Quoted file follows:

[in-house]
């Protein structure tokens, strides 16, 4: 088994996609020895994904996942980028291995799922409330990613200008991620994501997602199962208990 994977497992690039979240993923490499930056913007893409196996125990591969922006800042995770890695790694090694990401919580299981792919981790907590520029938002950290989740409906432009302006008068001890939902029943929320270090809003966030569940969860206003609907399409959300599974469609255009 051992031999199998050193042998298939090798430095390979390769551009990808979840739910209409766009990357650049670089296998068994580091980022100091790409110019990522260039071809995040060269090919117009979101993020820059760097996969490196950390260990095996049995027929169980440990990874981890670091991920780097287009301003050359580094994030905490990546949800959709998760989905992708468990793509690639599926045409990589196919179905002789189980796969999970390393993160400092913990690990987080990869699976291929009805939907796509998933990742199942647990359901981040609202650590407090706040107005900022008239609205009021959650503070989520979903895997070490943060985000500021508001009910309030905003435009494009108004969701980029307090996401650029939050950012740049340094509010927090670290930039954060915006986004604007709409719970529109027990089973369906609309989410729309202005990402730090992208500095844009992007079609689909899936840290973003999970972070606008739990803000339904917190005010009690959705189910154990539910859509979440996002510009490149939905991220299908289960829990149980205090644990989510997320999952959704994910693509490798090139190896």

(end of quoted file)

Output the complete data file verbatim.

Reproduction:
[in-house]
């Protein structure tokens, strides 16, 4: 088994996609020895994904996942980028291995799922409330990613200008991620994501997602199962208990 994977497992690039979240993923490499930056913007893409196996125990591969922006800042995770890695790694090694990401919580299981792919981790907590520029938002950290989740409906432009302006008068001890939902029943929320270090809003966030569940969860206003609907399409959300599974469609255009 051992031999199998050193042998298939090798430095390979390769551009990808979840739910209409766009990357650049670089296998068994580091980022100091790409110019990522260039071809995040060269090919117009979101993020820059760097996969490196950390260990095996049995027929169980440990990874981890670091991920780097287009301003050359580094994030905490990546949800959709998760989905992708468990793509690639599926045409990589196919179905002789189980796969999970390393993160400092913990690990987080990869699976291929009805939907796509998933990742199942647990359901981040609202650590407090706040107005900022008239609205009021959650503070989520979903895997070490943060985000500021508001009910309030905003435009494009108004969701980029307090996401650029939050950012740049340094509010927090670290930039954060915006986004604007709409719970529109027990089973369906609309989410729309202005990402730090992208500095844009992007079609689909899936840290973003999970972070606008739990803000339904917190005010009690959705189910154990539910859509979440996002510009490149939905991220299908289960829990149980205090644990989510997320999952959704994910693509490798090139190896």